REACHING HIGH IN PANAMA
TEI Rock Drills Excavator Mounted Drill Attachments used at Panama Canal Excavation
The Panama Canal is undergoing a $5.2 billion expansion to allow the passage for larger modern vessels. The entire project was staged as seven smaller sub-projects including: the construction of new Post-Panamax locks on the Pacific and Atlantic sides; excavation of the new Pacific Post-Panamax locks north access; improvements to navigational channels channel; improvements to water supply; dredging of the canal Atlantic entrance; dry excavation of the new Gatun locks; and design and construction of a third set of locks.
Drilling took place on the Gatun Locks excavation project. Excavation by the U.S. Corps of Engineers at Gatun began in the 1930s, but was abandoned after the U.S. entered WWII. The new excavations used hydraulic track drills for the bulk of the rock removal, but rock bolting and blasting was accomplished with the HEM550 excavator drill from TEI Rock Drills. This was the only drill that could adequately reach the holes, which are located at heights up to 40 feet.
TEI attachments only use the TE series of hydraulic drifters with the patented Automated Stroke Adjustment (ASA) system. This innovative design reduces impact energy when the hammer is not engaged, keeping parts usage to a minimum. In a similar fashion to a down-the-hole hammer, the TEI drifter only has full power when down pressure is applied to the drill string. Unlike bulky external dampening that only acts as a shock absorber, the TEI drifter shifts the piston into an idle mode, providing a much more user-friendly drifter in a shorter more simple design.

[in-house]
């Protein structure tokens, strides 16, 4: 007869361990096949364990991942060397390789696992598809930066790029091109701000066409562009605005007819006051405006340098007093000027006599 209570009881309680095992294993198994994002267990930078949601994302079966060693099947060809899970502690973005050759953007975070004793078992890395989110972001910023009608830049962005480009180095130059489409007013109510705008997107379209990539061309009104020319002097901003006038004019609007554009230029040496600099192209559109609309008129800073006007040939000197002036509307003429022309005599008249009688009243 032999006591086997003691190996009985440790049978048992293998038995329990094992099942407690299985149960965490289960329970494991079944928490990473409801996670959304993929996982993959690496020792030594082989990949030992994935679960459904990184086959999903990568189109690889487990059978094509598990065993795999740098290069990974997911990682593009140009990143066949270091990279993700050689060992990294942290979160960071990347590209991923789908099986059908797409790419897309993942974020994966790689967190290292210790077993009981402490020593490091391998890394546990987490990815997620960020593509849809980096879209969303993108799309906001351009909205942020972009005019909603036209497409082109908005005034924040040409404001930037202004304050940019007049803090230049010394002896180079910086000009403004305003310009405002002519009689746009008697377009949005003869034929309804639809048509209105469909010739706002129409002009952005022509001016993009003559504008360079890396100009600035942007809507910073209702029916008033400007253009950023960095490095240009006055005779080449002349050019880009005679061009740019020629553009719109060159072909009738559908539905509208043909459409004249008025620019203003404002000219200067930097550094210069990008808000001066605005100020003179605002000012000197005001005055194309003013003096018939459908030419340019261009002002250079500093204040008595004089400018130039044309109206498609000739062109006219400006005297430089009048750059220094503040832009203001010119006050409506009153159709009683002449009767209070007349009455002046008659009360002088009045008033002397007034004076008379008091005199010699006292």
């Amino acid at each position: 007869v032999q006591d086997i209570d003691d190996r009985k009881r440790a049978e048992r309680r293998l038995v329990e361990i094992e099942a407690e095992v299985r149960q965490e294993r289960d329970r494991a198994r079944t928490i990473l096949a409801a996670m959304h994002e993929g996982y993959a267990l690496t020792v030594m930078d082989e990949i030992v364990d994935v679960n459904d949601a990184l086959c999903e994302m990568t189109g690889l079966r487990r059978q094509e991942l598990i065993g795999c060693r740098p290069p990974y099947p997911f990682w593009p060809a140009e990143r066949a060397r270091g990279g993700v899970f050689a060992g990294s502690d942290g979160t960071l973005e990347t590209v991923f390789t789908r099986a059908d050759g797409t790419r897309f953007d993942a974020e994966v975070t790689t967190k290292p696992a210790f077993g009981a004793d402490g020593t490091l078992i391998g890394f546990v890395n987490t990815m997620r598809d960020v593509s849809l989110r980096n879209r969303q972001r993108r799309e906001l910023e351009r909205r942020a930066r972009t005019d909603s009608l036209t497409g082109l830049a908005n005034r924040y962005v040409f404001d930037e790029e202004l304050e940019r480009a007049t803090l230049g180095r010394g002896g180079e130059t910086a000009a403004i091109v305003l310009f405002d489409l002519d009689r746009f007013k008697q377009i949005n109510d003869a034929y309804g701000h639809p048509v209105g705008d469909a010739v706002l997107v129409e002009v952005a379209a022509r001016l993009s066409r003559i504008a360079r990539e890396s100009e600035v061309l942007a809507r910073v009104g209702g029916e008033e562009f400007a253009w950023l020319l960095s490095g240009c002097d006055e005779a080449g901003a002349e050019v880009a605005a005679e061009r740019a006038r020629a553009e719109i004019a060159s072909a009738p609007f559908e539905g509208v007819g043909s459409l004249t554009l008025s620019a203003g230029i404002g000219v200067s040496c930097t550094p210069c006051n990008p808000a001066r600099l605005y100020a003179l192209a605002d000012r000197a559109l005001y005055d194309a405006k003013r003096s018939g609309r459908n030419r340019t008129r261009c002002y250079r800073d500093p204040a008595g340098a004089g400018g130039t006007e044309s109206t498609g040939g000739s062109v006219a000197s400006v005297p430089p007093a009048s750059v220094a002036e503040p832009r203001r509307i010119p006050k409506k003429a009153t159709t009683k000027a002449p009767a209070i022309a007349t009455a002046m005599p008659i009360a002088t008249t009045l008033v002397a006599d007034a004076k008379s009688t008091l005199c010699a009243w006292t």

The drill and steel operators at the canal jobsite worked from an aerial lift to drill the holes and add/remove drill steels. The holes were 4 ½” in diameter and up to 30’ in length. An operator was also situated in the cab of the excavator to help position the drill. After drilling the hole, the drill basket returned to ground level to drop the drill steel out of the basket and load the bar into it. It is then raised again to maneuver the bar into the hole, while avoiding damage to the epoxy coating. The holes were loaded with #8, grade 75, epoxy-coated bars. These rock bolts have a design life of 100 years.
After drilling and loading the holes, the bolts were grouted in place at the end of each day with the use of a high-pressure grout plant. The high pressure allowed the grout to continuously flow from ground level up to the various holes in the face and ensured the hoses were kept clear of grout drying in the line.
Although this is a unique and difficult job, the Panama Canal project highlights the successful use of drilling attachments on excavators. Rugged TEI Rock Drill Excavator Attachments were the only option capable of accomplishing this tough geotechnical application.